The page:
How is it possible that I have had this blog for three years and have not written about Dodger Stadium, one of my favorite things about Los Angeles? Probably because I hadn’t been there for four years. I kept saying, “I’ll go soon,” and then the season was over. Well, I finally made my way back to Chavez Ravine on Wednesday, for Game 5 of the National League Championship Series against the St. Louis Cardinals.
I was able to score a ticket on StubHub on the morning of the game for $13. I know the Dodgers were facing elimination and it was a mid-week day game, but come on, $13 for a playoff ticket?! What kind of a sports town is this?
In any case, the stadium was gleaming, a result of the $100 million dollar renovation that started last off-season. I was absolutely thrilled that they have restored the hexagon shape to both outfield scoreboards. The symmetrical stadium was originally built with identical scoreboards. But when a video screen was added at some point, one became a square. The unevenness always offended my obsessive compulsive tendencies, but now that has been rectified.
The renovation was supposed to include improved Wi-Fi and cell service. However, the Wi-Fi was not working (on my phone, at least), and cell service was terrible. I could not even send out a tweet of a picture of glorious Dodger Stadium.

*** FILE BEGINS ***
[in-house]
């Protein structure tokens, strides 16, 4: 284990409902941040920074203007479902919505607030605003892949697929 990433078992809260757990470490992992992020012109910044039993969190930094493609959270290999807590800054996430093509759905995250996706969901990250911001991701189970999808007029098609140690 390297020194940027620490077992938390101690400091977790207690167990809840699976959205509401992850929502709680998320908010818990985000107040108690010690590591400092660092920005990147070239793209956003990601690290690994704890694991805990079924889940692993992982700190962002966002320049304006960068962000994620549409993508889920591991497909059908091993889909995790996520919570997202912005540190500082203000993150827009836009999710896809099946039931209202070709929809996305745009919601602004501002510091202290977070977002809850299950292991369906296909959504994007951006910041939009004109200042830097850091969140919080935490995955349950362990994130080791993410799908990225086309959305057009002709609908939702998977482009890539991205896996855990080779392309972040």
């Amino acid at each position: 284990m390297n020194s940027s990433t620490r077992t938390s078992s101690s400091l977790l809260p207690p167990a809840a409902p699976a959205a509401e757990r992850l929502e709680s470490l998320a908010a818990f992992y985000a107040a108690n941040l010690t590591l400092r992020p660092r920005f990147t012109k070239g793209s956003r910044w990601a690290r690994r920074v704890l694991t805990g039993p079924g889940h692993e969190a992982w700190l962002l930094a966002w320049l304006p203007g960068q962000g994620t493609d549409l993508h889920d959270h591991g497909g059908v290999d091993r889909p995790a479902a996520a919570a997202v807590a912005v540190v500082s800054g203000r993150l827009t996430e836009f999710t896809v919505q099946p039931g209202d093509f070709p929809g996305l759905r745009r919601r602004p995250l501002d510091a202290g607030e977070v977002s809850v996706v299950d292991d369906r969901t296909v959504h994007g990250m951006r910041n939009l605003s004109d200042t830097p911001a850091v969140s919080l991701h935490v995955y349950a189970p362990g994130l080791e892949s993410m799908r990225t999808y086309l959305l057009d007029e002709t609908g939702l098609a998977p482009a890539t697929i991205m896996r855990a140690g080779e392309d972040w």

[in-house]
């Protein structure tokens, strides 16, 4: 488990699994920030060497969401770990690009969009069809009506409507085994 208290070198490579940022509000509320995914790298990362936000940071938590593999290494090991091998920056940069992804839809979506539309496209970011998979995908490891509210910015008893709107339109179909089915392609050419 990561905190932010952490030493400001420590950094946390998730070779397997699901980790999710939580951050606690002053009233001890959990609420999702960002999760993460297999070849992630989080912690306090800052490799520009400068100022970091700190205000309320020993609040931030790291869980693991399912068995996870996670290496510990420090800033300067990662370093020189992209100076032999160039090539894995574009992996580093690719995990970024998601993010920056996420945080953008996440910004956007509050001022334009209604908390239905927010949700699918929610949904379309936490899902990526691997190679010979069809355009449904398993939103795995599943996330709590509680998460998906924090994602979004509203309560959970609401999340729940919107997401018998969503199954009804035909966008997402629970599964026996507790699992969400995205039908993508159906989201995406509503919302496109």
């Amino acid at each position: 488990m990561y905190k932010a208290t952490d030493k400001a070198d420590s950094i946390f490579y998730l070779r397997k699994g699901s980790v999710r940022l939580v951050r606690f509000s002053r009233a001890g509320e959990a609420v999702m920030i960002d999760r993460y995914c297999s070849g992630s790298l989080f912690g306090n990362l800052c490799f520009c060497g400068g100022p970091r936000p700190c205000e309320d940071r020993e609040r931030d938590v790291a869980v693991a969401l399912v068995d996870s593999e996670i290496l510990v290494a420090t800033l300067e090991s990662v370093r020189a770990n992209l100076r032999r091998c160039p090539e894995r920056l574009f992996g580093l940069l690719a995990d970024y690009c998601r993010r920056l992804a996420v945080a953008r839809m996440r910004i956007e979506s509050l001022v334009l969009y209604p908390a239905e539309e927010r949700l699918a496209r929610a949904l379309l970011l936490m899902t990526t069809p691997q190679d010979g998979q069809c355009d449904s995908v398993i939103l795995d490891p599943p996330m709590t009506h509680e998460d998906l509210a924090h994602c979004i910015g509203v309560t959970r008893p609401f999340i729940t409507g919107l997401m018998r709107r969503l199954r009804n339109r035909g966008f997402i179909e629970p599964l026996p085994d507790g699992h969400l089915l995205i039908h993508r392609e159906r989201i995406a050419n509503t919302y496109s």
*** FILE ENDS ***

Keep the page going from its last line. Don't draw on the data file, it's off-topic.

I also wish they had done some work in the parking lot. The lot is massive, and there are not enough signs to help narrow down where you parked your car. Knowing this, I made sure I walked back the exact same way I walked in. Otherwise, there is no way I would have found my car among the 16,000 vehicles parked there.
The Dodgers new ownership does deserve credit for pricing parking at a very reasonable $10, down from $15 under the evil Frank McCourt. Since there is virtually no public transportation option and almost everybody has to drive there, it is nice that we are not getting gouged. Actually, $15 isn’t even that bad, considering that parking at Citi Field in New York is $20 and parking at private lots near Wrigley Field in Chicago can run as high as $45.
Overall, a trip to Dodger Stadium is always an enjoyable time. I do have one complaint, though, that will outrage some. I have been hearing about Dodger Dogs my entire life — “the best ballpark hotdog ever!” As a hot dog lover I couldn’t wait to eat one. I was expecting some sort of taste sensation. Instead, it was a typical ballpark dog, and a substandard one at that. It didn’t stop me from getting another one this time, but alas, I was disappointed yet again.
1 comment for “NLCS at Dodger Stadium”